The major news out of Iraq today is the battle over the Baiji oil refinery, a plant responsible for turning a full third of the country's crude into useful petroleum. The battle illustrates two important things about the Iraq conflict: first, don't come to quick conclusions about major developments. Second, there's a good reason the fighting hasn't yet rocked global oil markets — the Baiji refinery makes products for domestic consumption in Iraq rather than for export.
Different news reports have said different things about who controls Baiji. The New York Times reported that the Islamic State of Iraq and the Levant (ISIS) controlled the refinery, but also that "other Iraqi officials, including the commander of the garrison defending the Baiji refinery, asserted that fighting was still going on." Reuters quoted an Iraqi official saying that ISIS controlled "75 percent" of the refinery: "the production units, administration building and four watch towers."
As of 5 pm eastern, Iraq Oil Reports, a group with sources throughout Iraq, was reporting that the Iraqi government controlled the refinery, but were surrounded by rebels who controlled the territory around it. They note, however, that different people they've spoken to tell quite distinct pictures of the state of the fighting.
The point is that news out of Iraq right now is tentative at best. Sometimes it's because the situation is changing; other times, it's because people simply have limited ability to know what's happening in a war zone. What we hear is "not really news, it's rumors," Fanan Haddar, an Iraq expert at the National University of Singapore, told me. It's always good to be skeptical about immediate, major reports.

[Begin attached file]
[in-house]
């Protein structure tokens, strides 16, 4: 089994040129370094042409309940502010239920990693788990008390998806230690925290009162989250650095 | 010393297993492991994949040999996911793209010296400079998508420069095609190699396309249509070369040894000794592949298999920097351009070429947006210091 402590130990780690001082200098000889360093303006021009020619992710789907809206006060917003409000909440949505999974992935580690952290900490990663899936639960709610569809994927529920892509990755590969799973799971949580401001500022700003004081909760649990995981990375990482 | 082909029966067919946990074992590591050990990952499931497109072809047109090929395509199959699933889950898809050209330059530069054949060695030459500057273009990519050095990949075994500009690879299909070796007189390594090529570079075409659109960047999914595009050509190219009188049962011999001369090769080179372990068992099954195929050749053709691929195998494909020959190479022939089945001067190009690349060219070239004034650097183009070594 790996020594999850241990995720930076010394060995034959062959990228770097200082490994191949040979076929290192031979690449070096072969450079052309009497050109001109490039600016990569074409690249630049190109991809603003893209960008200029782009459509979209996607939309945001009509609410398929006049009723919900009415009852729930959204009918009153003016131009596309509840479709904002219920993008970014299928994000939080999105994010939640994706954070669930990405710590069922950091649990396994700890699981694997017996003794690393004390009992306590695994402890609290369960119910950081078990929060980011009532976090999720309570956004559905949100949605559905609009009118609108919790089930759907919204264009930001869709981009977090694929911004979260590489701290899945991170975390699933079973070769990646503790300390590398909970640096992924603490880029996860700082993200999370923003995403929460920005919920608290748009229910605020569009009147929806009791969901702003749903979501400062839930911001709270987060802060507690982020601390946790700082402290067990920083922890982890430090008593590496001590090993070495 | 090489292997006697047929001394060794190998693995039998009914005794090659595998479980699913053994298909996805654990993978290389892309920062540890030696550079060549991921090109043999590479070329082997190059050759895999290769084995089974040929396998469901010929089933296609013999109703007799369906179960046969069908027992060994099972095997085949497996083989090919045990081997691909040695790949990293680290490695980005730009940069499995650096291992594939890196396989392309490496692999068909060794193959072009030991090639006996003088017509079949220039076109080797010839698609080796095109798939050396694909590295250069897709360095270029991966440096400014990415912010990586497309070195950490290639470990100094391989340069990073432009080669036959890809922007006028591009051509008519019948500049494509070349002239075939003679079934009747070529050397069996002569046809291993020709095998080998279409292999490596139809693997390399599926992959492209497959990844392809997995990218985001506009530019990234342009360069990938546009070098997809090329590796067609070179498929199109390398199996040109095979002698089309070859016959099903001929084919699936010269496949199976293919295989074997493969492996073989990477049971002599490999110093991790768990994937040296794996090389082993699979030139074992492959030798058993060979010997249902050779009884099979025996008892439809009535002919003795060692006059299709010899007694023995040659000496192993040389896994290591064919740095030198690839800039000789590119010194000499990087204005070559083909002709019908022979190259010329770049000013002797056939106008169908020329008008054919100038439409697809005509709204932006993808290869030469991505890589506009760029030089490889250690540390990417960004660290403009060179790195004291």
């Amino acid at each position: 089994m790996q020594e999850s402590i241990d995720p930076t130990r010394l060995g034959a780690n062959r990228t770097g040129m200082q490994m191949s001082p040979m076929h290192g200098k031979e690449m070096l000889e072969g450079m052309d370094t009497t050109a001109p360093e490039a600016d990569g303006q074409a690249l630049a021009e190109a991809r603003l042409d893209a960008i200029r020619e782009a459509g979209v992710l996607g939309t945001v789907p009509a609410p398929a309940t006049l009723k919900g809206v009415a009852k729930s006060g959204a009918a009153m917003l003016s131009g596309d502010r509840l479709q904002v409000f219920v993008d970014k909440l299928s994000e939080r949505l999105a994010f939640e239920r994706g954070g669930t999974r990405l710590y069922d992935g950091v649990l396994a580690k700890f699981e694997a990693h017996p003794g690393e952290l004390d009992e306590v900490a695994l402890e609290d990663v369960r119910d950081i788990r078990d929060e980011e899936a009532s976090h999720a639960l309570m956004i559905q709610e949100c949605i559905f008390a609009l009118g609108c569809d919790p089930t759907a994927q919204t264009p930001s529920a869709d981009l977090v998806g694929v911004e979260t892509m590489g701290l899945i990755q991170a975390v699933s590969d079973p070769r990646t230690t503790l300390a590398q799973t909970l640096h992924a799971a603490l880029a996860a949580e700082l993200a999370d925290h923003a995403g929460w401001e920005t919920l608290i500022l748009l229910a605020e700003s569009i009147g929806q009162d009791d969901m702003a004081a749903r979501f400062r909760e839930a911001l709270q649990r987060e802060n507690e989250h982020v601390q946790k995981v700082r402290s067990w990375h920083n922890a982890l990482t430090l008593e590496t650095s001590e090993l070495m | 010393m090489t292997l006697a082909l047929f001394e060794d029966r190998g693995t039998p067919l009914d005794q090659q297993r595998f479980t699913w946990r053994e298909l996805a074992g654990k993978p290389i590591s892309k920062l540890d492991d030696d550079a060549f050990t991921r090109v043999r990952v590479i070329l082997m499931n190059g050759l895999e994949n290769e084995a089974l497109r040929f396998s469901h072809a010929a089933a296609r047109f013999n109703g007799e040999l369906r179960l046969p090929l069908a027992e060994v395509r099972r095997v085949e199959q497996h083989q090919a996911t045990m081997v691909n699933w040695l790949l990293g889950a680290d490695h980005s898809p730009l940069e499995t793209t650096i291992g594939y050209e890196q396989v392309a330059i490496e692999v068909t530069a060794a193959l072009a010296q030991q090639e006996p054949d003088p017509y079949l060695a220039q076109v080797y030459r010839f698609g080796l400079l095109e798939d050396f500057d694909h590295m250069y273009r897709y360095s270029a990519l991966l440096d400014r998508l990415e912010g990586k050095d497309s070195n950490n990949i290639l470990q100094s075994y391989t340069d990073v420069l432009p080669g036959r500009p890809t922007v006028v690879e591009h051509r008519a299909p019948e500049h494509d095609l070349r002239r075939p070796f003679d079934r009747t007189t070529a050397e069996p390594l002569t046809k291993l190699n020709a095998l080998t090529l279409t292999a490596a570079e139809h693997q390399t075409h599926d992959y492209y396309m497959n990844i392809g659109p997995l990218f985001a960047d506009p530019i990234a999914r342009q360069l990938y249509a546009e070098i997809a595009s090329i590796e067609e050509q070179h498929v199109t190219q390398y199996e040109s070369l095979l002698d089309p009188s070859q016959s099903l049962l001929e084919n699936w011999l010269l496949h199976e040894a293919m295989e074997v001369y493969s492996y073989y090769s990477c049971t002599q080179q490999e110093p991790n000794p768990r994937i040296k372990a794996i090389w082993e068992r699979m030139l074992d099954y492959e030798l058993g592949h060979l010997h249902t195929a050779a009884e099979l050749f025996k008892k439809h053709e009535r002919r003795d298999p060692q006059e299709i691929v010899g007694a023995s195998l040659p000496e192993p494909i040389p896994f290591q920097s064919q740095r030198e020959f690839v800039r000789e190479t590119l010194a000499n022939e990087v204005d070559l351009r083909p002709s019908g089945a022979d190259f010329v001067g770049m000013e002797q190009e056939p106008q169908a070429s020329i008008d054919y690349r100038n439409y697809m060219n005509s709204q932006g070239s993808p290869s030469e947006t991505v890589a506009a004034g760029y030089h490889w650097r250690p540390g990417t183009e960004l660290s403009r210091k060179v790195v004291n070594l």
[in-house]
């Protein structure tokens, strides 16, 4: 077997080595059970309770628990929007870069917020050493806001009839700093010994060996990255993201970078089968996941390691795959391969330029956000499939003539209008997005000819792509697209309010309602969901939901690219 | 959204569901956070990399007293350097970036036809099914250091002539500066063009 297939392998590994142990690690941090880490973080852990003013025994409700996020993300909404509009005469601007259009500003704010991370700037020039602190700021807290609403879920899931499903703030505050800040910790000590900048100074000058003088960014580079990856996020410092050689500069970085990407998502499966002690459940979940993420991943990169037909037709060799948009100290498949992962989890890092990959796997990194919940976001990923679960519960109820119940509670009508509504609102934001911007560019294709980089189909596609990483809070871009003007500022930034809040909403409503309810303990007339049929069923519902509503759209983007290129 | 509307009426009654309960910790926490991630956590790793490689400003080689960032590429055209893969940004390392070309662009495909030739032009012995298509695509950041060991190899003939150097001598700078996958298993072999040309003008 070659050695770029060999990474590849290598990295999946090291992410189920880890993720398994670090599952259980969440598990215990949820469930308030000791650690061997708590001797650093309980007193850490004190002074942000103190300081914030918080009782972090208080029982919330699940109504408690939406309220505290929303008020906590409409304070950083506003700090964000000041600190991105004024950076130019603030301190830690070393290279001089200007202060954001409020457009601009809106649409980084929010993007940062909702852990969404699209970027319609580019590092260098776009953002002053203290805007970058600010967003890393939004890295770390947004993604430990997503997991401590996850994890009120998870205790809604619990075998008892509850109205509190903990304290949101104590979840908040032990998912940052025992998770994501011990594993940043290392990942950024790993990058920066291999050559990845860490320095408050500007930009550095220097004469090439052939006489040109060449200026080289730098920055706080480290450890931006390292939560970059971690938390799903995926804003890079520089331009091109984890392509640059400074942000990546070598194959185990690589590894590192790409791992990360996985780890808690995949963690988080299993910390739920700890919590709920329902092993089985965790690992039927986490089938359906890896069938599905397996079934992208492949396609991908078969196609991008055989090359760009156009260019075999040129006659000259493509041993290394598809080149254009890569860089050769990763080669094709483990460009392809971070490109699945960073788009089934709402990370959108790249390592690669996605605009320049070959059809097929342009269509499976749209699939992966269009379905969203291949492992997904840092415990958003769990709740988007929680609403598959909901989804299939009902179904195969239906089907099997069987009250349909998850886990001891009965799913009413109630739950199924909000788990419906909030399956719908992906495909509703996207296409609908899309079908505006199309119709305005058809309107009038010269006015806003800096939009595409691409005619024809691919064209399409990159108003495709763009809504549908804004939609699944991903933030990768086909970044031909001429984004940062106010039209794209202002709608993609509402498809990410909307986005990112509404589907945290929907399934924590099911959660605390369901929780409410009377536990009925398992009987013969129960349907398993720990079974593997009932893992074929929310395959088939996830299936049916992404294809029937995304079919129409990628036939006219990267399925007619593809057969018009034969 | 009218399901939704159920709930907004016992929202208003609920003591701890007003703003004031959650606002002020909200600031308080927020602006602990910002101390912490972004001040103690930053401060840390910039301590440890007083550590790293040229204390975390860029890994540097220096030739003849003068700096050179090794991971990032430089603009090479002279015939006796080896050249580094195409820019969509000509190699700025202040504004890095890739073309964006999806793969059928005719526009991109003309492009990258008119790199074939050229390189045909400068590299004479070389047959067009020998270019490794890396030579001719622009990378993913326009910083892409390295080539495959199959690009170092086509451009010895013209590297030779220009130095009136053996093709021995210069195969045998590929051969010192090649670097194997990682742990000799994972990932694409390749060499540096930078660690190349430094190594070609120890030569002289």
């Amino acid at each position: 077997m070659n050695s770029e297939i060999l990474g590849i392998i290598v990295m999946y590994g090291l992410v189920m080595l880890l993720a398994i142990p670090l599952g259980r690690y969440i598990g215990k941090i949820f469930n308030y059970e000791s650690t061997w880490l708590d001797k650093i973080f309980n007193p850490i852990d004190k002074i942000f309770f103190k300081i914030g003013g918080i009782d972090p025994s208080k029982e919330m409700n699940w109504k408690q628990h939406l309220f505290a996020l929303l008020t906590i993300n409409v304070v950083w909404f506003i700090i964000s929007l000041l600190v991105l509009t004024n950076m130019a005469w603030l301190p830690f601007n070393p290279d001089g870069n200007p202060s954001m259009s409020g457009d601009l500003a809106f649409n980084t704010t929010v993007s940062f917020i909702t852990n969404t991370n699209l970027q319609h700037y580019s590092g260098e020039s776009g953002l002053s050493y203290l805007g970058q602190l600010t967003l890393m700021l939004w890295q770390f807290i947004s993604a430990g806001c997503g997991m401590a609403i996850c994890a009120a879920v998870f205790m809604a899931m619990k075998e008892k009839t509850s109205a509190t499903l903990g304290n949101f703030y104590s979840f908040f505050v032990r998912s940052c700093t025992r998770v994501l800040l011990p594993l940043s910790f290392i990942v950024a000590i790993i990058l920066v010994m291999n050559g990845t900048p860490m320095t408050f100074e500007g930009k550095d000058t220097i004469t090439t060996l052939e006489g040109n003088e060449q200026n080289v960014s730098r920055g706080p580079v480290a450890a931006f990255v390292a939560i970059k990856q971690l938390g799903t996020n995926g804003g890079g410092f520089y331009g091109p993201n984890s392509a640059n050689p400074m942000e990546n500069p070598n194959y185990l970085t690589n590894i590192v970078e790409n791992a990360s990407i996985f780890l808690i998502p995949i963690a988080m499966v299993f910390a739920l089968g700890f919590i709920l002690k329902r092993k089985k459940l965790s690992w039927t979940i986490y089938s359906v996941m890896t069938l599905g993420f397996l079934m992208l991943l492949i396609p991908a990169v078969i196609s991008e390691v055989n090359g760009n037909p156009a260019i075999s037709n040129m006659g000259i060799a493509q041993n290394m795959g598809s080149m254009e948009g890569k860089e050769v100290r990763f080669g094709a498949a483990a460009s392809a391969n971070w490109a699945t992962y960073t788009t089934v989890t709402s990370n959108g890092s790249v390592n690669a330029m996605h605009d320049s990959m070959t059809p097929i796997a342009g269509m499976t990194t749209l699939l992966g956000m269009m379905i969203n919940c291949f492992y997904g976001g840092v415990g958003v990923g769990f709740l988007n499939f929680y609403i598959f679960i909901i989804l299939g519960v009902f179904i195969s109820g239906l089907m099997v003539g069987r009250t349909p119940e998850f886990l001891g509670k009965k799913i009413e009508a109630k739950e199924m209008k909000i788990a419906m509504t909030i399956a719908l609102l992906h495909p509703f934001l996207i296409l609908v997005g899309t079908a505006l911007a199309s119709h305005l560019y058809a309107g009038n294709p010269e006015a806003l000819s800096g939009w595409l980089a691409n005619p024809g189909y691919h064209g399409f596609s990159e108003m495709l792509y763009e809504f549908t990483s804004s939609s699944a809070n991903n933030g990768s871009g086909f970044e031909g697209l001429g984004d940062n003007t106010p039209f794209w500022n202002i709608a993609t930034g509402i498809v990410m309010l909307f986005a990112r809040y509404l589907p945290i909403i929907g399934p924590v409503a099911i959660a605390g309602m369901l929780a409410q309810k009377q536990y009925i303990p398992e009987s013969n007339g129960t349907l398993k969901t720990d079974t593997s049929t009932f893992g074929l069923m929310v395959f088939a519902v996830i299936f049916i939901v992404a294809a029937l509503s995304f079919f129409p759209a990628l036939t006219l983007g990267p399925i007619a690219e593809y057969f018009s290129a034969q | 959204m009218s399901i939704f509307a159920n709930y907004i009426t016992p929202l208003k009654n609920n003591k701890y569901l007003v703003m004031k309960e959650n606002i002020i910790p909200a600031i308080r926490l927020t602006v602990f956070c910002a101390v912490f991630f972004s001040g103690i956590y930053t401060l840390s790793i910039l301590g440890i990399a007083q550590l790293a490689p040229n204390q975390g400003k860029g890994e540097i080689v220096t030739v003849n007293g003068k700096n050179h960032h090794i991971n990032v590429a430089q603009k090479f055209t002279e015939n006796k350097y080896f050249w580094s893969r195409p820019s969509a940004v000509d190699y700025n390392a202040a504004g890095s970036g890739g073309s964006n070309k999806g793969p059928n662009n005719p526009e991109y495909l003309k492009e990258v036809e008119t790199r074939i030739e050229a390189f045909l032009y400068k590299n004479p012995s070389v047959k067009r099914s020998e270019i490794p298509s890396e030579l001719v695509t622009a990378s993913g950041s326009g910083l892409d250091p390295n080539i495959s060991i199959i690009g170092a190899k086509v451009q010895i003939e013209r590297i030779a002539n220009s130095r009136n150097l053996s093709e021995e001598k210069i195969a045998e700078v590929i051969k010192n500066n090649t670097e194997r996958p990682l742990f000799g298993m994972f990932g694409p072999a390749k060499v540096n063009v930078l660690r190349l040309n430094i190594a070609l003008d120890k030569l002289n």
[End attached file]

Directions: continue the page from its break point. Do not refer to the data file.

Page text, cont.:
Perhaps that's part of the reason global oil markets didn't spike in response to the news out of Baiji. The Brent Crude Oil Index, a solid measure of oil prices, went up 77 cents today in response to the Baiji news. That's not nothing, but it's hardly a panic.
The most important reason for the minimal reaction is that Baiji isn't important to the global oil supply. As Steven Mufson explains, Baiji doesn't really export petroleum. It's mostly responsible for domestic supply, and largely within the areas contested by ISIS at that. Since Baiji doesn't produce for export, global markets aren't all that concerned.
Iraq's largest oil fields, in northeastern and southeastern Iraq, are largely sheltered from the fighting. But concerns about Iraq's ability to continue exporting amidst the crisis have already sent the Brent index up to its highest price since last September. So there's been a real effect on global oil prices — and a potential for more.